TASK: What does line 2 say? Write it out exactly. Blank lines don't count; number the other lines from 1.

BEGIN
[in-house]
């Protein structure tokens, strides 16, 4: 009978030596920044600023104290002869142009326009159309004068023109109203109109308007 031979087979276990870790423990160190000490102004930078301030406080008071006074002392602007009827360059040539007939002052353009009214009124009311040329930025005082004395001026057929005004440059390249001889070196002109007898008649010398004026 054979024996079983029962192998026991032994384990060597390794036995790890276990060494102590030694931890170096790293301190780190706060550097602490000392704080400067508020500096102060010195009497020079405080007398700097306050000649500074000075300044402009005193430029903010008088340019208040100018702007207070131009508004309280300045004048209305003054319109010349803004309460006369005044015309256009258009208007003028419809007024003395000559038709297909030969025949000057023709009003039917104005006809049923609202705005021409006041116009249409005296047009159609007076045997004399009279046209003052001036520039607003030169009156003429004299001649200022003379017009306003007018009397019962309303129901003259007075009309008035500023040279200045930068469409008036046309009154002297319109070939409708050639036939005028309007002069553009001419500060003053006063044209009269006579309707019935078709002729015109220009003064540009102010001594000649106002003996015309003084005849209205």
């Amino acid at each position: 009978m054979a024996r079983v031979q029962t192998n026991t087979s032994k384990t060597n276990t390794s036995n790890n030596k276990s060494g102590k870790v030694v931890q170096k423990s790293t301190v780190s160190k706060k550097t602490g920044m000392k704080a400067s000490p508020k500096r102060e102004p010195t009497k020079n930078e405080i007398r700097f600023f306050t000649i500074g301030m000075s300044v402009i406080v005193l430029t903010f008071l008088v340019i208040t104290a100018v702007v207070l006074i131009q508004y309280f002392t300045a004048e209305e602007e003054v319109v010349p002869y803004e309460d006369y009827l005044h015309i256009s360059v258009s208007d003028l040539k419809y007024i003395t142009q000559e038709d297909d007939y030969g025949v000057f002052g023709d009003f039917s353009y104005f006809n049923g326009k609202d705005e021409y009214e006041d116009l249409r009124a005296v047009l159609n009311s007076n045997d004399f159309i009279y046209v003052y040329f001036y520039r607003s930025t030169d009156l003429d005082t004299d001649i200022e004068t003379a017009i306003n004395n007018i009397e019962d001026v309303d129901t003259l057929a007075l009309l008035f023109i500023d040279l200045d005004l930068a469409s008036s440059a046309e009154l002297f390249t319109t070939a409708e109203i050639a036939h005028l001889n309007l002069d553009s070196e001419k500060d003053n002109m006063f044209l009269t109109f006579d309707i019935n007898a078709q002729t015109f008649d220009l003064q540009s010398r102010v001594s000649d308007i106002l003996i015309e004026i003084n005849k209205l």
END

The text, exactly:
């Protein structure tokens, strides 16, 4: 009978030596920044600023104290002869142009326009159309004068023109109203109109308007 031979087979276990870790423990160190000490102004930078301030406080008071006074002392602007009827360059040539007939002052353009009214009124009311040329930025005082004395001026057929005004440059390249001889070196002109007898008649010398004026 054979024996079983029962192998026991032994384990060597390794036995790890276990060494102590030694931890170096790293301190780190706060550097602490000392704080400067508020500096102060010195009497020079405080007398700097306050000649500074000075300044402009005193430029903010008088340019208040100018702007207070131009508004309280300045004048209305003054319109010349803004309460006369005044015309256009258009208007003028419809007024003395000559038709297909030969025949000057023709009003039917104005006809049923609202705005021409006041116009249409005296047009159609007076045997004399009279046209003052001036520039607003030169009156003429004299001649200022003379017009306003007018009397019962309303129901003259007075009309008035500023040279200045930068469409008036046309009154002297319109070939409708050639036939005028309007002069553009001419500060003053006063044209009269006579309707019935078709002729015109220009003064540009102010001594000649106002003996015309003084005849209205």